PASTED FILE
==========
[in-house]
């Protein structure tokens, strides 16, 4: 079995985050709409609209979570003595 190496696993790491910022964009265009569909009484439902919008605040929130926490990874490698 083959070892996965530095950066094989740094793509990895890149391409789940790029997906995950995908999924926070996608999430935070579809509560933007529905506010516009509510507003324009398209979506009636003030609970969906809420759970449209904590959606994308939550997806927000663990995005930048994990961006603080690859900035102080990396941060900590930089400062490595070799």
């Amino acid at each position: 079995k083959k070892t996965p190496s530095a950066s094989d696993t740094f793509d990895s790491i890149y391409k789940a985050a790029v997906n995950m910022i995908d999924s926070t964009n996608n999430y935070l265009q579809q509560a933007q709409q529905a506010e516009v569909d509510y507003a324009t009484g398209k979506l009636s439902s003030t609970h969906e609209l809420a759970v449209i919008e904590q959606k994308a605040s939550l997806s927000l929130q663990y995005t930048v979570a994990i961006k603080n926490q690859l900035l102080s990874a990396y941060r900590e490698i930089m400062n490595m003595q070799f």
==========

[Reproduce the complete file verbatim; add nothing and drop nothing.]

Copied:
[in-house]
């Protein structure tokens, strides 16, 4: 079995985050709409609209979570003595 190496696993790491910022964009265009569909009484439902919008605040929130926490990874490698 083959070892996965530095950066094989740094793509990895890149391409789940790029997906995950995908999924926070996608999430935070579809509560933007529905506010516009509510507003324009398209979506009636003030609970969906809420759970449209904590959606994308939550997806927000663990995005930048994990961006603080690859900035102080990396941060900590930089400062490595070799």
């Amino acid at each position: 079995k083959k070892t996965p190496s530095a950066s094989d696993t740094f793509d990895s790491i890149y391409k789940a985050a790029v997906n995950m910022i995908d999924s926070t964009n996608n999430y935070l265009q579809q509560a933007q709409q529905a506010e516009v569909d509510y507003a324009t009484g398209k979506l009636s439902s003030t609970h969906e609209l809420a759970v449209i919008e904590q959606k994308a605040s939550l997806s927000l929130q663990y995005t930048v979570a994990i961006k603080n926490q690859l900035l102080s990874a990396y941060r900590e490698i930089m400062n490595m003595q070799f």